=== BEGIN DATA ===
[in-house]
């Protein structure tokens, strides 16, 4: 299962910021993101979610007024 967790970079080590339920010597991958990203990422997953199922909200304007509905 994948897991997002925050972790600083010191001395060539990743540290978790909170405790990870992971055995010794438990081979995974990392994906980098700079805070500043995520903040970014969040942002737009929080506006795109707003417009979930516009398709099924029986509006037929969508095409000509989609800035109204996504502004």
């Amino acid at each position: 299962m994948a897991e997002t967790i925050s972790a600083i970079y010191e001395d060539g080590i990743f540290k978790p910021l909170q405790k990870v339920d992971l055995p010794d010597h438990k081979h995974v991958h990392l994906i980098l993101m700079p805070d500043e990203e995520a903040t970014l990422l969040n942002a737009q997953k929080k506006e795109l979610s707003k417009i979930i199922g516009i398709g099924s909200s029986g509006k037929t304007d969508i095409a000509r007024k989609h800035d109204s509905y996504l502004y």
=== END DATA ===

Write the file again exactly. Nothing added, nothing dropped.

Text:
[in-house]
């Protein structure tokens, strides 16, 4: 299962910021993101979610007024 967790970079080590339920010597991958990203990422997953199922909200304007509905 994948897991997002925050972790600083010191001395060539990743540290978790909170405790990870992971055995010794438990081979995974990392994906980098700079805070500043995520903040970014969040942002737009929080506006795109707003417009979930516009398709099924029986509006037929969508095409000509989609800035109204996504502004």
């Amino acid at each position: 299962m994948a897991e997002t967790i925050s972790a600083i970079y010191e001395d060539g080590i990743f540290k978790p910021l909170q405790k990870v339920d992971l055995p010794d010597h438990k081979h995974v991958h990392l994906i980098l993101m700079p805070d500043e990203e995520a903040t970014l990422l969040n942002a737009q997953k929080k506006e795109l979610s707003k417009i979930i199922g516009i398709g099924s909200s029986g509006k037929t304007d969508i095409a000509r007024k989609h800035d109204s509905y996504l502004y």